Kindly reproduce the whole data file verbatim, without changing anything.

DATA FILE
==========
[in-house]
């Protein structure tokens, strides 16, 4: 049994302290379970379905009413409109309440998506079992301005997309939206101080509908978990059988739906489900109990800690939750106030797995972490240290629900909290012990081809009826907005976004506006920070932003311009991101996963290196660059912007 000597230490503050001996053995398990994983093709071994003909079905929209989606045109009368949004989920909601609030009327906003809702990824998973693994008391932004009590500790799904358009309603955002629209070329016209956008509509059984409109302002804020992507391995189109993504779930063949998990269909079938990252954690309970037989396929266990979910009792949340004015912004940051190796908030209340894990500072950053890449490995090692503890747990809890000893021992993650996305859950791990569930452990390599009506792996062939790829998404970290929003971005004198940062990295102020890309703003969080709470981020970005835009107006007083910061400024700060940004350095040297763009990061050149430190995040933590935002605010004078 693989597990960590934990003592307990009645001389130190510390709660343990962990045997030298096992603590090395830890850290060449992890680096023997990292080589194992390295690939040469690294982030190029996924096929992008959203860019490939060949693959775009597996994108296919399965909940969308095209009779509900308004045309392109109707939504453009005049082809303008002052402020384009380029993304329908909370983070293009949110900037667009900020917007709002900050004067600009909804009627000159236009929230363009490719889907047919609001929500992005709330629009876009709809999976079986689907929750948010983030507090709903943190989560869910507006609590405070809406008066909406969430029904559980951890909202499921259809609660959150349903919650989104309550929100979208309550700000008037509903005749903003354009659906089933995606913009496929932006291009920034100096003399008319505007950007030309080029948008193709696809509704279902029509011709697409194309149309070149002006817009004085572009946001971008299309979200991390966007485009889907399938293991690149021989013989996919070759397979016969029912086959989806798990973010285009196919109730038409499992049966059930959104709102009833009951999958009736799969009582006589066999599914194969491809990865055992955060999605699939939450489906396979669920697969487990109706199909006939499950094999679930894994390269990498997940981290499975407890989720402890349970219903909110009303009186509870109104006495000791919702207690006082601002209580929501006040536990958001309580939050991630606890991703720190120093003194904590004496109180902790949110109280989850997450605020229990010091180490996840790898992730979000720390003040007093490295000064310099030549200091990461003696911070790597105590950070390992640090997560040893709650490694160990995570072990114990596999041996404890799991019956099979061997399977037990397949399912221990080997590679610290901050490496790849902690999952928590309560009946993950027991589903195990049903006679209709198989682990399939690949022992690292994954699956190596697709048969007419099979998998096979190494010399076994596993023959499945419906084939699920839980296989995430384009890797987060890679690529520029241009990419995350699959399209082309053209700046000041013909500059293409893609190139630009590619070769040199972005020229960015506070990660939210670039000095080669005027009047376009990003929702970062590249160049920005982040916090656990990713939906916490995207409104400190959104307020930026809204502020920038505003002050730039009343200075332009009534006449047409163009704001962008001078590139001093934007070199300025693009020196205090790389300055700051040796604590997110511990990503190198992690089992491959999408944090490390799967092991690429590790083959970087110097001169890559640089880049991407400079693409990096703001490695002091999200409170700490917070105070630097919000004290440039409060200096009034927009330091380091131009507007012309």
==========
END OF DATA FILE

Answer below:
[in-house]
């Protein structure tokens, strides 16, 4: 049994302290379970379905009413409109309440998506079992301005997309939206101080509908978990059988739906489900109990800690939750106030797995972490240290629900909290012990081809009826907005976004506006920070932003311009991101996963290196660059912007 000597230490503050001996053995398990994983093709071994003909079905929209989606045109009368949004989920909601609030009327906003809702990824998973693994008391932004009590500790799904358009309603955002629209070329016209956008509509059984409109302002804020992507391995189109993504779930063949998990269909079938990252954690309970037989396929266990979910009792949340004015912004940051190796908030209340894990500072950053890449490995090692503890747990809890000893021992993650996305859950791990569930452990390599009506792996062939790829998404970290929003971005004198940062990295102020890309703003969080709470981020970005835009107006007083910061400024700060940004350095040297763009990061050149430190995040933590935002605010004078 693989597990960590934990003592307990009645001389130190510390709660343990962990045997030298096992603590090395830890850290060449992890680096023997990292080589194992390295690939040469690294982030190029996924096929992008959203860019490939060949693959775009597996994108296919399965909940969308095209009779509900308004045309392109109707939504453009005049082809303008002052402020384009380029993304329908909370983070293009949110900037667009900020917007709002900050004067600009909804009627000159236009929230363009490719889907047919609001929500992005709330629009876009709809999976079986689907929750948010983030507090709903943190989560869910507006609590405070809406008066909406969430029904559980951890909202499921259809609660959150349903919650989104309550929100979208309550700000008037509903005749903003354009659906089933995606913009496929932006291009920034100096003399008319505007950007030309080029948008193709696809509704279902029509011709697409194309149309070149002006817009004085572009946001971008299309979200991390966007485009889907399938293991690149021989013989996919070759397979016969029912086959989806798990973010285009196919109730038409499992049966059930959104709102009833009951999958009736799969009582006589066999599914194969491809990865055992955060999605699939939450489906396979669920697969487990109706199909006939499950094999679930894994390269990498997940981290499975407890989720402890349970219903909110009303009186509870109104006495000791919702207690006082601002209580929501006040536990958001309580939050991630606890991703720190120093003194904590004496109180902790949110109280989850997450605020229990010091180490996840790898992730979000720390003040007093490295000064310099030549200091990461003696911070790597105590950070390992640090997560040893709650490694160990995570072990114990596999041996404890799991019956099979061997399977037990397949399912221990080997590679610290901050490496790849902690999952928590309560009946993950027991589903195990049903006679209709198989682990399939690949022992690292994954699956190596697709048969007419099979998998096979190494010399076994596993023959499945419906084939699920839980296989995430384009890797987060890679690529520029241009990419995350699959399209082309053209700046000041013909500059293409893609190139630009590619070769040199972005020229960015506070990660939210670039000095080669005027009047376009990003929702970062590249160049920005982040916090656990990713939906916490995207409104400190959104307020930026809204502020920038505003002050730039009343200075332009009534006449047409163009704001962008001078590139001093934007070199300025693009020196205090790389300055700051040796604590997110511990990503190198992690089992491959999408944090490390799967092991690429590790083959970087110097001169890559640089880049991407400079693409990096703001490695002091999200409170700490917070105070630097919000004290440039409060200096009034927009330091380091131009507007012309």